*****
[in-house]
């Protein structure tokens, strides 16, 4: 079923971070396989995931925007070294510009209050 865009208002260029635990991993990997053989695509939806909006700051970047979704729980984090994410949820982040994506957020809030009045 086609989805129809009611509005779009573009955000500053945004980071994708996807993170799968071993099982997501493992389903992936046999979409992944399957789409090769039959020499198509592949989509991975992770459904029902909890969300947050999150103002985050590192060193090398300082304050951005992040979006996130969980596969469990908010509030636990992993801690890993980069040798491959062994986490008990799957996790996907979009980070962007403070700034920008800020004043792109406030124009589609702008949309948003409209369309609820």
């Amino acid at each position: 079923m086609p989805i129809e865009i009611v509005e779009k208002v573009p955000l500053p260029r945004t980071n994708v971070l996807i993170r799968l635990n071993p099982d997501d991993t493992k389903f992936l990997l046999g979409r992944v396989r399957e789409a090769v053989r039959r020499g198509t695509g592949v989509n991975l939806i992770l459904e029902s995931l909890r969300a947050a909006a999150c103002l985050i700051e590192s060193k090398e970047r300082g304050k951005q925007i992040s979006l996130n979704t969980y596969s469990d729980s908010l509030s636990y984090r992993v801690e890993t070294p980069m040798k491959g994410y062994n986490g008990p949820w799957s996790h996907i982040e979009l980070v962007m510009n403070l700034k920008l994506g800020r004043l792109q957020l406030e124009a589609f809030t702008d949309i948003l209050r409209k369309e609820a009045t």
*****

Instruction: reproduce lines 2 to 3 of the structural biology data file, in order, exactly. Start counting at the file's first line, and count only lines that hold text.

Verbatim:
């Protein structure tokens, strides 16, 4: 079923971070396989995931925007070294510009209050 865009208002260029635990991993990997053989695509939806909006700051970047979704729980984090994410949820982040994506957020809030009045 086609989805129809009611509005779009573009955000500053945004980071994708996807993170799968071993099982997501493992389903992936046999979409992944399957789409090769039959020499198509592949989509991975992770459904029902909890969300947050999150103002985050590192060193090398300082304050951005992040979006996130969980596969469990908010509030636990992993801690890993980069040798491959062994986490008990799957996790996907979009980070962007403070700034920008800020004043792109406030124009589609702008949309948003409209369309609820």
């Amino acid at each position: 079923m086609p989805i129809e865009i009611v509005e779009k208002v573009p955000l500053p260029r945004t980071n994708v971070l996807i993170r799968l635990n071993p099982d997501d991993t493992k389903f992936l990997l046999g979409r992944v396989r399957e789409a090769v053989r039959r020499g198509t695509g592949v989509n991975l939806i992770l459904e029902s995931l909890r969300a947050a909006a999150c103002l985050i700051e590192s060193k090398e970047r300082g304050k951005q925007i992040s979006l996130n979704t969980y596969s469990d729980s908010l509030s636990y984090r992993v801690e890993t070294p980069m040798k491959g994410y062994n986490g008990p949820w799957s996790h996907i982040e979009l980070v962007m510009n403070l700034k920008l994506g800020r004043l792109q957020l406030e124009a589609f809030t702008d949309i948003l209050r409209k369309e609820a009045t």